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Those Small Performances in Films That You Love


TomJH
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5 hours ago, mkahn22 said:

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Can't say enough about Dorothy Malone's performance in the famous "Bookshop" scene in "The Big Sleep:" possible the best pickup (she picks him up) and casual-sex scene in a movie ever. It is all her scene with Bogie just along for the ride (tee-hee). Kidding aside, Malone owns the scene from beginning to end. 

 

Good pick, mkan22. I always get a laugh out of scenes like this in older films in which it's not until the gorgeous actress takes off her glasses and literally lets down her hair that the male realizes she's a knockout. Well, Dorothy Malone is a knockout in this scene but she didn't have to take off her specs for me (and, I suspect, just about everybody watching the film) to realize it.

One more small female performance in The Big Sleep also worthy of mention:

Just Noir🕵️ on Instagram: “Joy Barlow: If you can use me again sometime,  call this number. Bogie: Day and night? Joy: N… | Numbers to call, American  crime, Bogie

Joy Barlow as the cabbie who gives Marlowe her card should he want to see her afterward. Now why do I never see taxi drivers like this?

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Betty Garde played several memorable supporting roles (Kitty Stark in Caged; Thelma the Maid in The Honeymooners; Aunt Eller in the original production of Oklahoma!) but the one that could be considered a memorable small performance was as Wanda Skutnik in Call Northside 777.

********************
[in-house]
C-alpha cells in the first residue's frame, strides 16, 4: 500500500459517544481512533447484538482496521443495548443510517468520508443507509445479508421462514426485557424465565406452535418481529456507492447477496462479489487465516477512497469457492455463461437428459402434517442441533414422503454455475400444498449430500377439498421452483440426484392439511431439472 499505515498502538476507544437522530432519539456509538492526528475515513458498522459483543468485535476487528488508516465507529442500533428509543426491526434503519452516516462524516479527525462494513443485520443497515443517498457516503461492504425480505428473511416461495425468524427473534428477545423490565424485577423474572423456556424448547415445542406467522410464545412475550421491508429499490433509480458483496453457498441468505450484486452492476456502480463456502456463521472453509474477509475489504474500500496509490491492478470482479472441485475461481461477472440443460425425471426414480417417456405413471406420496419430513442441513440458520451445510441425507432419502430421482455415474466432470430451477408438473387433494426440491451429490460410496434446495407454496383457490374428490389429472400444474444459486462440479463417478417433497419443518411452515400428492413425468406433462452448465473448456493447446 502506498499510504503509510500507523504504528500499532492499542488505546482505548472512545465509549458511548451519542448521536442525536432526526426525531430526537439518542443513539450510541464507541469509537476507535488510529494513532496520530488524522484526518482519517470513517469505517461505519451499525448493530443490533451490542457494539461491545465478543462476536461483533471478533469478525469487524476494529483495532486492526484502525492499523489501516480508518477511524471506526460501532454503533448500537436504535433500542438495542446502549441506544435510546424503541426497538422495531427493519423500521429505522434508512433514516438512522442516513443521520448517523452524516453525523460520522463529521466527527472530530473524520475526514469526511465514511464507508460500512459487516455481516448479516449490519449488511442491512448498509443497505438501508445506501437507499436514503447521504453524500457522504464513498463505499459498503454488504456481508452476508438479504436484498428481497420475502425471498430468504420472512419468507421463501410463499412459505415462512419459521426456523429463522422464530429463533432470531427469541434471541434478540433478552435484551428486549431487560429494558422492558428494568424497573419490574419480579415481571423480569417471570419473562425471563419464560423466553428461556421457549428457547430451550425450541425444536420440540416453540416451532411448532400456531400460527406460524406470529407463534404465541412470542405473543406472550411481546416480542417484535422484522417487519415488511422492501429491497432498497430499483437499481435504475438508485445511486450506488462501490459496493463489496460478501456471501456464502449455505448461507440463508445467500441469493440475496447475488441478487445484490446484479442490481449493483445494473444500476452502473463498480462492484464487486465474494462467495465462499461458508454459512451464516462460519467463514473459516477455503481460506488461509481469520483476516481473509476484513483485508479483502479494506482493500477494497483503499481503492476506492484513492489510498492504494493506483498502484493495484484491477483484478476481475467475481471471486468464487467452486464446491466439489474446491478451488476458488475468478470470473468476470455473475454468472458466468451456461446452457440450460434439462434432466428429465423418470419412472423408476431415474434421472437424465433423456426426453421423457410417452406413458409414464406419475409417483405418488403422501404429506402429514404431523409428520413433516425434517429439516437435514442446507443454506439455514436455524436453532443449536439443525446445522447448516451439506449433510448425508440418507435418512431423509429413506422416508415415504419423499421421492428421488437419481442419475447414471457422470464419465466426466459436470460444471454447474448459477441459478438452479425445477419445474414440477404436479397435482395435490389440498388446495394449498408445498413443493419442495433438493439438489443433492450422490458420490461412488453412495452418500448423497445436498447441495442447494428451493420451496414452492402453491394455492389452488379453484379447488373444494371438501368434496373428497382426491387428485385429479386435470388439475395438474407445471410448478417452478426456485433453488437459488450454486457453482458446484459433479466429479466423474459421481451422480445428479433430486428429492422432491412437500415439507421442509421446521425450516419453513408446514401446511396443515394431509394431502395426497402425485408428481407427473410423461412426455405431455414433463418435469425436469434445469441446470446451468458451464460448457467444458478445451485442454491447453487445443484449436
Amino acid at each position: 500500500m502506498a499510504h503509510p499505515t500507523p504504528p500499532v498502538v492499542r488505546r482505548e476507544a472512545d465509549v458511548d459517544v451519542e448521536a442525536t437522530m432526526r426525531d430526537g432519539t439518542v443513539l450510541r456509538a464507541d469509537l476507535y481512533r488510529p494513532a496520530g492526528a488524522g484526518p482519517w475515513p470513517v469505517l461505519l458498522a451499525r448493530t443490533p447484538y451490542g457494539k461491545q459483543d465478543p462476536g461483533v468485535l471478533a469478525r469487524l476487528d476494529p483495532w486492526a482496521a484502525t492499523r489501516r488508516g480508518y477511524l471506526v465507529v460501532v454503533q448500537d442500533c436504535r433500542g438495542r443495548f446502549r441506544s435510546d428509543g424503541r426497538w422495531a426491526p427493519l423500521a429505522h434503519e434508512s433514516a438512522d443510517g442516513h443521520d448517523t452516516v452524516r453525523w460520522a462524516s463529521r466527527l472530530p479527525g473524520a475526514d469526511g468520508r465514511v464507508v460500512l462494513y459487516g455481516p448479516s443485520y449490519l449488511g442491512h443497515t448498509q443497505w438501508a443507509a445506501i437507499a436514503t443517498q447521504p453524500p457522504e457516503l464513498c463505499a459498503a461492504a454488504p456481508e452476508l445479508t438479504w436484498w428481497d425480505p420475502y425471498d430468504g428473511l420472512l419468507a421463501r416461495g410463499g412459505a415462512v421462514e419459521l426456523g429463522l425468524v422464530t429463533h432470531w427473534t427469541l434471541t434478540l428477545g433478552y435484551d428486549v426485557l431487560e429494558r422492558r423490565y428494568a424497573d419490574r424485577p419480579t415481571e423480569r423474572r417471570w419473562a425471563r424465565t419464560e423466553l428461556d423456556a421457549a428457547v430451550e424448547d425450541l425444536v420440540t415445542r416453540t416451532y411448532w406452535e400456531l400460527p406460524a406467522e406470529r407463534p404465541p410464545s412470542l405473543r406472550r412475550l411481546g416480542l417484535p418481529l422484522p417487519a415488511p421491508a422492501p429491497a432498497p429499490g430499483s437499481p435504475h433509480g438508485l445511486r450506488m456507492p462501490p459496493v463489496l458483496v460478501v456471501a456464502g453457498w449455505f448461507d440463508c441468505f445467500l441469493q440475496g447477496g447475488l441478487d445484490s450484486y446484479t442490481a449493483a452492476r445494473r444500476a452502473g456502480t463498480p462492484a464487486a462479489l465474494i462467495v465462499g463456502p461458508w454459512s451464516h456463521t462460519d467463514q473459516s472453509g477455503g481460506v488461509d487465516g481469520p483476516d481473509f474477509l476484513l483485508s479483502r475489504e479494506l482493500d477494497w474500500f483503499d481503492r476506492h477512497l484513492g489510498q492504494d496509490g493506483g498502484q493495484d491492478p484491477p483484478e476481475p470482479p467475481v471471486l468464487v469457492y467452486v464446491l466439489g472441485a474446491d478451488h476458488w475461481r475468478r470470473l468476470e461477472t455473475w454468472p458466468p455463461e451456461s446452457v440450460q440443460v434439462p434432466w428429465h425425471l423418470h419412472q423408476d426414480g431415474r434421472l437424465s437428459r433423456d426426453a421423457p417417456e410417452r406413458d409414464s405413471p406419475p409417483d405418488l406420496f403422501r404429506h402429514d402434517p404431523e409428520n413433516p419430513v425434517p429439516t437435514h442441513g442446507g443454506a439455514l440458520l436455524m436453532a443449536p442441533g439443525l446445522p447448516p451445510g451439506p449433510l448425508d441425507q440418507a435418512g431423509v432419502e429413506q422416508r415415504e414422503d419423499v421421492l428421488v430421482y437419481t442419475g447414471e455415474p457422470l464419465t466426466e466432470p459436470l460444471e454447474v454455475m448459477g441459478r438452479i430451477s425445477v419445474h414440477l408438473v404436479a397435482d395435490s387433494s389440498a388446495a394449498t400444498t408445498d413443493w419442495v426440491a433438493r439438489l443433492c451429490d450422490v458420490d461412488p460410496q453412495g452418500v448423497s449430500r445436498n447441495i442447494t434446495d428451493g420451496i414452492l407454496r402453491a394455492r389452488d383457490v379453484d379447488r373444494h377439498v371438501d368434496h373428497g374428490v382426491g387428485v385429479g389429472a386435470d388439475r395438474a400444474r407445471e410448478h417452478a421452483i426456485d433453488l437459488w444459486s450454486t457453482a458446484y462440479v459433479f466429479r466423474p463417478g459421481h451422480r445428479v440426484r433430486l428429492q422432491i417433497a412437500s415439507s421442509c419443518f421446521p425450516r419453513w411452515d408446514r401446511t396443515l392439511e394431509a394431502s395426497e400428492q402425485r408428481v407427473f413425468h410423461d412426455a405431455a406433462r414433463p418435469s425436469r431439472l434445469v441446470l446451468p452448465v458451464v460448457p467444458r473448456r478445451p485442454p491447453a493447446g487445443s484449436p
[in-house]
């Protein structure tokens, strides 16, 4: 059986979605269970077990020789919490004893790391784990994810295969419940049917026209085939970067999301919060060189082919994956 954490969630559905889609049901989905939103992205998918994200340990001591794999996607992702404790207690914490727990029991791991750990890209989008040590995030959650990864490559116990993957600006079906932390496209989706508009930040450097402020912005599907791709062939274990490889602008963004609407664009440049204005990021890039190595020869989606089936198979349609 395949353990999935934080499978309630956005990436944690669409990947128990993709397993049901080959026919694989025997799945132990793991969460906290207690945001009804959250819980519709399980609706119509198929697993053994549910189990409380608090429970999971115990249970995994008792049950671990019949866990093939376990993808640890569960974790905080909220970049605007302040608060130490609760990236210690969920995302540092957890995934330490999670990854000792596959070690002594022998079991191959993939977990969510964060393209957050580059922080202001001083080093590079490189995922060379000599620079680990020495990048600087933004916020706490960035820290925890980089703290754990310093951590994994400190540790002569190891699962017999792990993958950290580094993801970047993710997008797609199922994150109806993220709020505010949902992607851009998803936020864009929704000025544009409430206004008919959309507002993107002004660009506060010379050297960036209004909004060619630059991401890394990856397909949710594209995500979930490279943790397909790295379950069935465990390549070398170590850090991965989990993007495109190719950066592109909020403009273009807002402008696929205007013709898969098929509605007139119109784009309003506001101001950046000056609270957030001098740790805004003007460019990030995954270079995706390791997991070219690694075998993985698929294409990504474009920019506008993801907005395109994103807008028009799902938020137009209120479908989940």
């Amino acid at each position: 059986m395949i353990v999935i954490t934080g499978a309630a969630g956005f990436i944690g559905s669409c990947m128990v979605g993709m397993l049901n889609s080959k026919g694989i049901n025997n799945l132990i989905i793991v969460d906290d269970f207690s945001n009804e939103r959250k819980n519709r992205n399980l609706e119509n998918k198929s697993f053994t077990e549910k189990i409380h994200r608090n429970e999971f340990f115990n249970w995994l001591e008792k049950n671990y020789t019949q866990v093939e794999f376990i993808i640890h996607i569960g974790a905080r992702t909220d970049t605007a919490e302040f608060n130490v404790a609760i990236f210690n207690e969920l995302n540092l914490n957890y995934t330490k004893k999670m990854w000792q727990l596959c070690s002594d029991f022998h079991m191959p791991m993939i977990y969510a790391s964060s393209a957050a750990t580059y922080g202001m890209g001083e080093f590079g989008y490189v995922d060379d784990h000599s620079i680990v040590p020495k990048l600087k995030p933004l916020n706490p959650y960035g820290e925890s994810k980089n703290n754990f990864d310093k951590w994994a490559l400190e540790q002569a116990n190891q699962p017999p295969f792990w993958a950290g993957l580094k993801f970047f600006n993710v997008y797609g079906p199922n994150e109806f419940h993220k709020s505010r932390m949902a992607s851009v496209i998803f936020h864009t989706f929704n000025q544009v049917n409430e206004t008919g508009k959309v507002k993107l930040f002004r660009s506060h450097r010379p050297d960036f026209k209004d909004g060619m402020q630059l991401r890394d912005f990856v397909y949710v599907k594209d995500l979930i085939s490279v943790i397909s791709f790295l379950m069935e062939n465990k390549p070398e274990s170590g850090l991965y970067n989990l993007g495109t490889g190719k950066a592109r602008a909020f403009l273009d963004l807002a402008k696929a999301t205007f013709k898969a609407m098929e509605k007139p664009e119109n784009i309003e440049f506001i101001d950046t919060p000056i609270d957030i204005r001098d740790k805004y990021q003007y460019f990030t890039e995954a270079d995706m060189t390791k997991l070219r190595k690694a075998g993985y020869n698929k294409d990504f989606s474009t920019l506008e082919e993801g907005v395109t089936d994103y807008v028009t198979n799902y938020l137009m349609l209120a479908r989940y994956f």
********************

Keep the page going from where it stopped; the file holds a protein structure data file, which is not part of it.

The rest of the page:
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53 minutes ago, TomJH said:

One more small female performance in The Big Sleep also worthy of mention:

Joy Barlow as the cabbie who gives Marlowe her card should he want to see her afterward. Now why do I never see taxi drivers like this?

Well of course Tom, this could all be attributed to the fact that YOUR frame of reference in these matters is based in the late-20th/early-21st Century of Toronto, Ontario, Canada, and NOT in mid-1940s Los Angeles, Califonia, USA!

And where and when I understand a good number of Yellow Cab drivers were hot babes just like Joy here, and who had come to L.A. from places such as Toronto in efforts to break into the movie biz.

(...well, it was either THIS or waiting tables until their big break came along, anyway)

;)